Something was wrong at Freddie Mac, the mortgage giant that lost $50 billion last year. Something was wrong there for a long time.
Which is why it was not a complete surprise that one of its accounting chiefs would feel hopelessly cornered. On April 22, David Kellermann, Freddie Mac’s acting chief financial officer, hanged himself at his Vienna, Virginia, home.
But exactly why?
Pressure years. Kellermann, 41, had been a leading accountant at Freddie Mac for 16 years. Those years just happen to have been exactly when certain key members of Congress exerted enormous pressure on Freddie Mac and its big sister, Fannie Mae, to back increasingly higher-risk home loans for lower-income families.
Step by step, from the early 1990s, Freddie Mac and Fannie Mae gave in to the reckless congressional coaxing, while experts warned publicly that those risky loans would bring much higher rates of default. And today, with the nation’s economy in ruins, and Freddie and Fannie taken over by the government, many of us wonder what the bean counters at Freddie and Fannie were thinking.
Kellermann knew. He was one of the bean counters.
Key witness. He knew how far Freddie Mac had strayed from safe and sound lending practices. He knew how much Freddie Mac had altered its numbers to assure high bonuses to its top executives. He knew how often Freddie Mac ignored expert warnings of pending collapse. He knew who was twisting arms to cook the books and go reckless.
But now he can’t tell us. Kellerman, who by all accounts was a good husband and father, is gone.
Search for clues. We’ve heard that he left no suicide note, but that he had considered resigning for months.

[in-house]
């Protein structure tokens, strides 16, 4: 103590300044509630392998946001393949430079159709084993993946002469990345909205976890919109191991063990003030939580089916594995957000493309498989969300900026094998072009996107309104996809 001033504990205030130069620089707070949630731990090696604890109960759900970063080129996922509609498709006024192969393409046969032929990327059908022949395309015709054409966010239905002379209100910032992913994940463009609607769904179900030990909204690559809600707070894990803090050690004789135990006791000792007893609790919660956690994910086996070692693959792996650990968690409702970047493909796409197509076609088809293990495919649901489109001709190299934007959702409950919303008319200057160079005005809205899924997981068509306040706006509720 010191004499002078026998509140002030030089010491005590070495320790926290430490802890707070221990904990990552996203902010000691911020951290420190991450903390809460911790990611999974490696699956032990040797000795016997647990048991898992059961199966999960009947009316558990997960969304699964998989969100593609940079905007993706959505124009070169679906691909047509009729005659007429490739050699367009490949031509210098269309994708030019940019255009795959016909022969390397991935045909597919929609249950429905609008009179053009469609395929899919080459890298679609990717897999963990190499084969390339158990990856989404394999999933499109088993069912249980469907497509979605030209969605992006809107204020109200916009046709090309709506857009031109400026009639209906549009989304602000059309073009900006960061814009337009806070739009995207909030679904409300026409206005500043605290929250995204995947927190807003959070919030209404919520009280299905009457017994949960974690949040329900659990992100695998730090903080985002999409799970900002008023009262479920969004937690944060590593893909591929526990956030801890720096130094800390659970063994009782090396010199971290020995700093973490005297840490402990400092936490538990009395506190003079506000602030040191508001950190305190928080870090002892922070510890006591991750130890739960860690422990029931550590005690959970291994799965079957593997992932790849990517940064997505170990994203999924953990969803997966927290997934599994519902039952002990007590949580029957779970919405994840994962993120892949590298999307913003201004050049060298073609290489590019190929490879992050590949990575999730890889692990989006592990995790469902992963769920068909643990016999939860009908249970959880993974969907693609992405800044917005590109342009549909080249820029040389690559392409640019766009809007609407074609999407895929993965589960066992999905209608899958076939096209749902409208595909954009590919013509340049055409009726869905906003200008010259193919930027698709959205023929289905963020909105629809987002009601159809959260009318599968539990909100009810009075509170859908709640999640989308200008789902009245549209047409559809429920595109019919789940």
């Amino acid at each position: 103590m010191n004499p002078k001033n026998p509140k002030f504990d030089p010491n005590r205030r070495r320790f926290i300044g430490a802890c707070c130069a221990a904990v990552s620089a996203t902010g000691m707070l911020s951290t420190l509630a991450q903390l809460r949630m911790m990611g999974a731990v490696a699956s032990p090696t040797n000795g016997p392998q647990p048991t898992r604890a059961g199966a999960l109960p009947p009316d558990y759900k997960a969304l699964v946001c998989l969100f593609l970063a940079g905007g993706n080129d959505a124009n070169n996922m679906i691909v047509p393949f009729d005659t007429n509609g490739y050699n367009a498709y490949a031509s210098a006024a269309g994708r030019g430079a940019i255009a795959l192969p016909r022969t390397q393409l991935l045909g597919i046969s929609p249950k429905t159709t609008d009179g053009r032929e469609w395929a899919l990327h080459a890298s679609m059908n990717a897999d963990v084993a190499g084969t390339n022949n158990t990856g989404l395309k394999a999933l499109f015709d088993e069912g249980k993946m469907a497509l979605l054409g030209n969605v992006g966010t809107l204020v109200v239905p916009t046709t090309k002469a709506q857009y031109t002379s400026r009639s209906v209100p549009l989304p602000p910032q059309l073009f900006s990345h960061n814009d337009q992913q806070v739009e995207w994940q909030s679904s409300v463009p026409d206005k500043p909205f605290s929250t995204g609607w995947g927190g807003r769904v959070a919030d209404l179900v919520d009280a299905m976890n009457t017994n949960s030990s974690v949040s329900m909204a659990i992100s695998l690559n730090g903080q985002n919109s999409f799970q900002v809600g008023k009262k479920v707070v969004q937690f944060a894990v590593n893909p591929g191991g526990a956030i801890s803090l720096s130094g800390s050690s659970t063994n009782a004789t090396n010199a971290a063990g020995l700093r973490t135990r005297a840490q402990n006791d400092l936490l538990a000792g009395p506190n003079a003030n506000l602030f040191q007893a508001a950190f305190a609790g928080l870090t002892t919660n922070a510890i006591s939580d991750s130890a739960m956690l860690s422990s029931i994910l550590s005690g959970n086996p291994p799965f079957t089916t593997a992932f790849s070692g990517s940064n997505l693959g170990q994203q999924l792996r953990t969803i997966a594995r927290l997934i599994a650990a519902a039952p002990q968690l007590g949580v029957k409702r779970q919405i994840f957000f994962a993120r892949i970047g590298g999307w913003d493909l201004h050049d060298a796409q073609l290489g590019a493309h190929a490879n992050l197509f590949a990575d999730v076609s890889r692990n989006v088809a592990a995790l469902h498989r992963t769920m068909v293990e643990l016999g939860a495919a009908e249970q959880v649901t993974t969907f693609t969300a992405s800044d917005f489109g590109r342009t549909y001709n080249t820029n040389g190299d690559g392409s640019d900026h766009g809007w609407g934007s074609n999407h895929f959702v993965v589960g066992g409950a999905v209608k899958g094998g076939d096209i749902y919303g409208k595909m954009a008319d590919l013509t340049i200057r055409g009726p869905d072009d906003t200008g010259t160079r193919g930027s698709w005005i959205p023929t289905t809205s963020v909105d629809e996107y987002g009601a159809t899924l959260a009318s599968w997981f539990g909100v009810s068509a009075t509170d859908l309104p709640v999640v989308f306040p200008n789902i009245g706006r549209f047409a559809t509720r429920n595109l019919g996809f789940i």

And we’ve also heard that Freddie Mac’s regulator, the Federal Housing Finance Agency, last month told Freddie Mac’s executives, including Kellermann, to hide unsettling financial information from a pending filing with the Securities and Exchange Commission.
As The Washington Post explained it, the Federal Housing Finance Agency’s executives feared that Freddie Mac’s accounting methods would unnecessarily cost Freddie Mac $30 billion over bad loans, and might raise doubts about Fannie Mae’s (the other giant’s) differing accounting methods.
In any case, that controversy was resolved when the SEC was given all the facts, but decided that Freddie Mac would not lose the $30 billion at stake. So Kellermann should not have been upset over the outcome in this case (though The Post says someone who knew Kellermann said he still was upset).
Full inquiry. What Freddie Mac needs right now is a team of independent accountants and investigators to go over that company’s books and Kellermann’s correspondence and notes.
Banker David Moffett, who had been Freddie Mac’s CEO for six months before stepping down in March, was hired back last week to help with the accounting work Kellermann was doing. Let’s hope Moffett is independent enough to do it right.
Let’s hope, too, that the FBI, the regulators and the county detectives ask the right questions and look in the right places. Kellermann’s death is a loss that must be explained.
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